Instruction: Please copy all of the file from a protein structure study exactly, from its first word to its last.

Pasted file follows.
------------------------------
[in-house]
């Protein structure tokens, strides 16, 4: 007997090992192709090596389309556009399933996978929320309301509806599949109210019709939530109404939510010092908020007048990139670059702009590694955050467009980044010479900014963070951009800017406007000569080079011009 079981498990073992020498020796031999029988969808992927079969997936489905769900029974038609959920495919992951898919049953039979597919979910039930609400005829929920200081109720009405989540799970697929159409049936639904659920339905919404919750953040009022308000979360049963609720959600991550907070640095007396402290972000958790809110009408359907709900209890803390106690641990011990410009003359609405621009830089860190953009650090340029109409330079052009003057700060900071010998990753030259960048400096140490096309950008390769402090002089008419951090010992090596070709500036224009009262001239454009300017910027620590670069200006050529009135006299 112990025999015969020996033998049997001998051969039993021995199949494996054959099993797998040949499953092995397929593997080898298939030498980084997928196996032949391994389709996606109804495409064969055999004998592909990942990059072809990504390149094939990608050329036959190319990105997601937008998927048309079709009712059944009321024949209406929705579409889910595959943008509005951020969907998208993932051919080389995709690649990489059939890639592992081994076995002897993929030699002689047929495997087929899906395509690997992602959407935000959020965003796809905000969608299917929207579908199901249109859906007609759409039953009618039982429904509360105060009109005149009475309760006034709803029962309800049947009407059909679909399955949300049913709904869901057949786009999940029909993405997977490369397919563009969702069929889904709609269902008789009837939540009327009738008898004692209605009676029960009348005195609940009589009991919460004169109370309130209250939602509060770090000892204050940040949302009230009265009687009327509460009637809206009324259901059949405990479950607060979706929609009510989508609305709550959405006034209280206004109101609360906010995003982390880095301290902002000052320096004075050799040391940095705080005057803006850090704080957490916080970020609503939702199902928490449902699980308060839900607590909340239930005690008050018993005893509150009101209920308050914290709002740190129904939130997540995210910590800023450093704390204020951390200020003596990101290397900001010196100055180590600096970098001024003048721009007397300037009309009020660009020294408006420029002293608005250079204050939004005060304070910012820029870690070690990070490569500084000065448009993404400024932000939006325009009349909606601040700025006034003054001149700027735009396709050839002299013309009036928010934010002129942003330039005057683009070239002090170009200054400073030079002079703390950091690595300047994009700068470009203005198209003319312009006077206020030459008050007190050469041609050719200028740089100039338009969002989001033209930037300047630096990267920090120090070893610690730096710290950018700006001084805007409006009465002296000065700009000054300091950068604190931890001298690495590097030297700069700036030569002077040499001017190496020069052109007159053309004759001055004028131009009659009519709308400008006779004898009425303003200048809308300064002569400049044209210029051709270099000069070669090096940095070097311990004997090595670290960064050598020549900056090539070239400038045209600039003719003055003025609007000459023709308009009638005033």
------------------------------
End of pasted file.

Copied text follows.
[in-house]
């Protein structure tokens, strides 16, 4: 007997090992192709090596389309556009399933996978929320309301509806599949109210019709939530109404939510010092908020007048990139670059702009590694955050467009980044010479900014963070951009800017406007000569080079011009 079981498990073992020498020796031999029988969808992927079969997936489905769900029974038609959920495919992951898919049953039979597919979910039930609400005829929920200081109720009405989540799970697929159409049936639904659920339905919404919750953040009022308000979360049963609720959600991550907070640095007396402290972000958790809110009408359907709900209890803390106690641990011990410009003359609405621009830089860190953009650090340029109409330079052009003057700060900071010998990753030259960048400096140490096309950008390769402090002089008419951090010992090596070709500036224009009262001239454009300017910027620590670069200006050529009135006299 112990025999015969020996033998049997001998051969039993021995199949494996054959099993797998040949499953092995397929593997080898298939030498980084997928196996032949391994389709996606109804495409064969055999004998592909990942990059072809990504390149094939990608050329036959190319990105997601937008998927048309079709009712059944009321024949209406929705579409889910595959943008509005951020969907998208993932051919080389995709690649990489059939890639592992081994076995002897993929030699002689047929495997087929899906395509690997992602959407935000959020965003796809905000969608299917929207579908199901249109859906007609759409039953009618039982429904509360105060009109005149009475309760006034709803029962309800049947009407059909679909399955949300049913709904869901057949786009999940029909993405997977490369397919563009969702069929889904709609269902008789009837939540009327009738008898004692209605009676029960009348005195609940009589009991919460004169109370309130209250939602509060770090000892204050940040949302009230009265009687009327509460009637809206009324259901059949405990479950607060979706929609009510989508609305709550959405006034209280206004109101609360906010995003982390880095301290902002000052320096004075050799040391940095705080005057803006850090704080957490916080970020609503939702199902928490449902699980308060839900607590909340239930005690008050018993005893509150009101209920308050914290709002740190129904939130997540995210910590800023450093704390204020951390200020003596990101290397900001010196100055180590600096970098001024003048721009007397300037009309009020660009020294408006420029002293608005250079204050939004005060304070910012820029870690070690990070490569500084000065448009993404400024932000939006325009009349909606601040700025006034003054001149700027735009396709050839002299013309009036928010934010002129942003330039005057683009070239002090170009200054400073030079002079703390950091690595300047994009700068470009203005198209003319312009006077206020030459008050007190050469041609050719200028740089100039338009969002989001033209930037300047630096990267920090120090070893610690730096710290950018700006001084805007409006009465002296000065700009000054300091950068604190931890001298690495590097030297700069700036030569002077040499001017190496020069052109007159053309004759001055004028131009009659009519709308400008006779004898009425303003200048809308300064002569400049044209210029051709270099000069070669090096940095070097311990004997090595670290960064050598020549900056090539070239400038045209600039003719003055003025609007000459023709308009009638005033």